Search for a recipe online, and you’re bound to encounter a lengthy blog post accompanying it. In many cases, the only way to arrive at the recipe itself is to scroll through hundreds of words describing the dish, its method, or a story tangential to it. This path of more resistance has encouraged many a recipe-reader to throw up their hands in frustration.
“Why are food blogs like that?” they want to know. “Why can’t they just give me the recipe???”
The truth of food blogging is that it’s a massive amount of labor (for some, a labor of love, for others, a sustainable form of labor that’s meant to return dividends, in the form of income, and for many — a combination of both). And that model surrounding monetizing that labor requires… well, words.
Just ask Erin Clarkson, author of the popular baking blog Cloudy Kitchen, which she founded 5 years ago. Clarkson’s platform sees roughly 400,000 views per month, but her content is not as footloose and fancy-free as many may think. A single blog post, she says, can take several days to create.
There’s the misconception, Clarkson says, that she’s just “whipping out the cookie recipe and putting it on the Internet.” But in reality, quite the opposite is true. The recipe is tested “at least three or four times, and that’s before I make them for the final time.” The shoot itself takes another entire day. “And then you have to do all the research for the blog, writing the actual blog post and coming up with headings, which have the right keywords.”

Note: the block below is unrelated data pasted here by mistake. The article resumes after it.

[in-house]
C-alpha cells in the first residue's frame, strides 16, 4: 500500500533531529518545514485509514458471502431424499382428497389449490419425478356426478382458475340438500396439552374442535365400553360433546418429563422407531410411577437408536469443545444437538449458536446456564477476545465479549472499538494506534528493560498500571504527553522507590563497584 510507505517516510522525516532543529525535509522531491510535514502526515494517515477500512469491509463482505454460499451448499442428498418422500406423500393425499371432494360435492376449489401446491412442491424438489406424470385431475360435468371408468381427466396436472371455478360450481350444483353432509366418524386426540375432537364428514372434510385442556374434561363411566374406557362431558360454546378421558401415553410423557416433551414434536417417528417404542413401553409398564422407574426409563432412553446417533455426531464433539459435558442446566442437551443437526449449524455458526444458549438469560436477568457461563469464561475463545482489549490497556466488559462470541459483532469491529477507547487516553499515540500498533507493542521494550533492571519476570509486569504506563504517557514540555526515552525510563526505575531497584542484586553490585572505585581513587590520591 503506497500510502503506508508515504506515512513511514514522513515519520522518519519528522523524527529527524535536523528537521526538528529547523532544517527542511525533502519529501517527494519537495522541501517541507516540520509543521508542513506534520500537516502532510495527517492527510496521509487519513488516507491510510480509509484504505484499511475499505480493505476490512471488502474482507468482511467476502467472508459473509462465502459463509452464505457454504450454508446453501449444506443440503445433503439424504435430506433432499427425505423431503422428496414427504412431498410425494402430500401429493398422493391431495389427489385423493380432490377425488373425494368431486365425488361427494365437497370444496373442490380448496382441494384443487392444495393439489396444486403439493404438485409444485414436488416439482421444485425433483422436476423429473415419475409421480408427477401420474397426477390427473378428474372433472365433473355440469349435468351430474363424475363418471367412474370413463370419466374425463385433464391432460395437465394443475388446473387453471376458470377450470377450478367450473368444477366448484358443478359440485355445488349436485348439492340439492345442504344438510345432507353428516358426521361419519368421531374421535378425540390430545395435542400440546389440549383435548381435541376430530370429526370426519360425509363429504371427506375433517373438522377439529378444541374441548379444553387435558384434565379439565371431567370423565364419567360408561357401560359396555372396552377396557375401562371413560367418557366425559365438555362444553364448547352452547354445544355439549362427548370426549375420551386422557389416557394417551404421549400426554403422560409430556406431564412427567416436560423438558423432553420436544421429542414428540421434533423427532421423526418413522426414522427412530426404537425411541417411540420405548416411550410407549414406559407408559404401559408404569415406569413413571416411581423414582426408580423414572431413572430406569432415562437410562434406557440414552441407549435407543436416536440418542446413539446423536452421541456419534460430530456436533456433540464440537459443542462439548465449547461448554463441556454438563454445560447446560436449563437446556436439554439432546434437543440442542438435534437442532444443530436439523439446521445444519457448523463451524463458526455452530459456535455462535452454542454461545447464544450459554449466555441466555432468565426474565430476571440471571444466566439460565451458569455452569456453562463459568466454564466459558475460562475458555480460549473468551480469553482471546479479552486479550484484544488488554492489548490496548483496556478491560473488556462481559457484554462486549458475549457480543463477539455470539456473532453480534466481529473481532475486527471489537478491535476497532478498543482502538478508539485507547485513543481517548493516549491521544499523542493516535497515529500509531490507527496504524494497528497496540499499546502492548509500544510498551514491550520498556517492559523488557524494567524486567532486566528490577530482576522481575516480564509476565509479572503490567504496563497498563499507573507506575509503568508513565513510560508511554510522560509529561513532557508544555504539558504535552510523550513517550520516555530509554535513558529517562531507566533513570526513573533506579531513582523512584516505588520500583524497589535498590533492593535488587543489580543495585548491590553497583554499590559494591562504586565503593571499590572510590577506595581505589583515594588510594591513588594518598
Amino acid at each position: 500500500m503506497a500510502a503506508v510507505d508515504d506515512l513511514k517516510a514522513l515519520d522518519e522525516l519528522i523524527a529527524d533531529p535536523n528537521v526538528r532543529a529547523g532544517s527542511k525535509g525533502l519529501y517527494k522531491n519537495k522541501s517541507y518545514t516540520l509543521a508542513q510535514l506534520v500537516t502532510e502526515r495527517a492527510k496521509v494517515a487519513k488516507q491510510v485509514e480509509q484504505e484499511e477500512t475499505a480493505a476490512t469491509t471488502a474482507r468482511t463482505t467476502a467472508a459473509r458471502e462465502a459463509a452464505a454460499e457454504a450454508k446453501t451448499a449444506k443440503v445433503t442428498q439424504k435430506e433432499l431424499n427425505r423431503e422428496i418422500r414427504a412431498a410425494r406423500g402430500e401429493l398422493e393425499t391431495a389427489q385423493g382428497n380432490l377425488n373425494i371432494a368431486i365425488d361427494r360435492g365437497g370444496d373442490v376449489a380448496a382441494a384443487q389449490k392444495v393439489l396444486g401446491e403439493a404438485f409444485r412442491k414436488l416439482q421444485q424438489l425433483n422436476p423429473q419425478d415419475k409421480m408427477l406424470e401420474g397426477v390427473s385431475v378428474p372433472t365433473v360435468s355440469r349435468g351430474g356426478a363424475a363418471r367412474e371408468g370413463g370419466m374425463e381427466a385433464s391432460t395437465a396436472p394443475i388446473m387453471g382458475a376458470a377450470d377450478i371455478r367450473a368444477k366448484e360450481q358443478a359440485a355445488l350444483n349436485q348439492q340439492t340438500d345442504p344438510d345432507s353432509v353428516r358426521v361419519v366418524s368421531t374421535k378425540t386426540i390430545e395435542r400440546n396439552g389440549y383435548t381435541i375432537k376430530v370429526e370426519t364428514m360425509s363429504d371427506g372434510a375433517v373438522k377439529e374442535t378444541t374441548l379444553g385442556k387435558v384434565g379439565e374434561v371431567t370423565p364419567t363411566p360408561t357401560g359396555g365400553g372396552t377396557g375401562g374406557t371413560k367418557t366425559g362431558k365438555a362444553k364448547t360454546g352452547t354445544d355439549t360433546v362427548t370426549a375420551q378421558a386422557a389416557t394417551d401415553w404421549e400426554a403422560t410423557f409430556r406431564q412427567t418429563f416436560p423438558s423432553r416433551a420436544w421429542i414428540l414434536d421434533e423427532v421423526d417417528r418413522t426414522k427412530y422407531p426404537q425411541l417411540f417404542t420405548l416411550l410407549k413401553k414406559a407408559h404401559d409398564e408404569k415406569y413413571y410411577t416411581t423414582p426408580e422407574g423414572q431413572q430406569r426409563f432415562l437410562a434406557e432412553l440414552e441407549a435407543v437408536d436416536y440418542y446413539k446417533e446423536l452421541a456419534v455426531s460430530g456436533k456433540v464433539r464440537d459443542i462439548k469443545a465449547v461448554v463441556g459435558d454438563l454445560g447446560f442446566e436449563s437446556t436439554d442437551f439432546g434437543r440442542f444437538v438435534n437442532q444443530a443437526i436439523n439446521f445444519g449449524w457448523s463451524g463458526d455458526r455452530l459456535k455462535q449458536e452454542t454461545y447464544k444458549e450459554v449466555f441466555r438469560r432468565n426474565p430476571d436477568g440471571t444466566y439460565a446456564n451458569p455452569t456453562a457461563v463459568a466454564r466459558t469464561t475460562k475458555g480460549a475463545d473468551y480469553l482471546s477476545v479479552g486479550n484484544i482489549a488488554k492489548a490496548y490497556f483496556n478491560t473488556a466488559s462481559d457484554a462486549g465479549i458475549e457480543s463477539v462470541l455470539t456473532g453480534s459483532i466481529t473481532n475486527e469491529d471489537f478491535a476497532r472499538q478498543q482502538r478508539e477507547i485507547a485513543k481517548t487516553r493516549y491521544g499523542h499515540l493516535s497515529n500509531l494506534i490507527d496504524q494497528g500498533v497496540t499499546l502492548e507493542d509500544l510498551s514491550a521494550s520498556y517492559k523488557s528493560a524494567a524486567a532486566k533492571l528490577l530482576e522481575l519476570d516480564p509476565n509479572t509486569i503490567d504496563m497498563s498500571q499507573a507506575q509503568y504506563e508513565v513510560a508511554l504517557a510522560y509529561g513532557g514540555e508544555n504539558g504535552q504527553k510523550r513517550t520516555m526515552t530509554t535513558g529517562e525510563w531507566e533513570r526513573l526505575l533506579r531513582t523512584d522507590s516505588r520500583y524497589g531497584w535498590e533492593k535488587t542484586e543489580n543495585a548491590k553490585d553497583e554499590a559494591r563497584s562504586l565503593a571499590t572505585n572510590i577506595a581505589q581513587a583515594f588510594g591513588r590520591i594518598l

The keywords, Clarkson noted, are part of what make the blogs turn up in Google in the first place. Without them — and without that added layer of labor orchestrated by the author — these recipes wouldn’t come up in a search.
The same users complaining about lengthy headnotes (otherwise known as the descriptive text that comes before a recipe) have these same headnotes to thank for the recipe’s very existence.
Longer blog posts, says Anne Murlowski, who launched her blog Rocky Mountain Bliss in 2013 and gets about 30,000 monthly views, “demonstrate expertise and the value your website brings to a reader.” But beyond expertise, these posts bring compensation. “To drive a real income from a blog on impressions alone, you need to achieve hundreds of thousands of views per month.” Search engine presence, which is driven by word-length, is, Mulowski says, “the only real way people can do that.”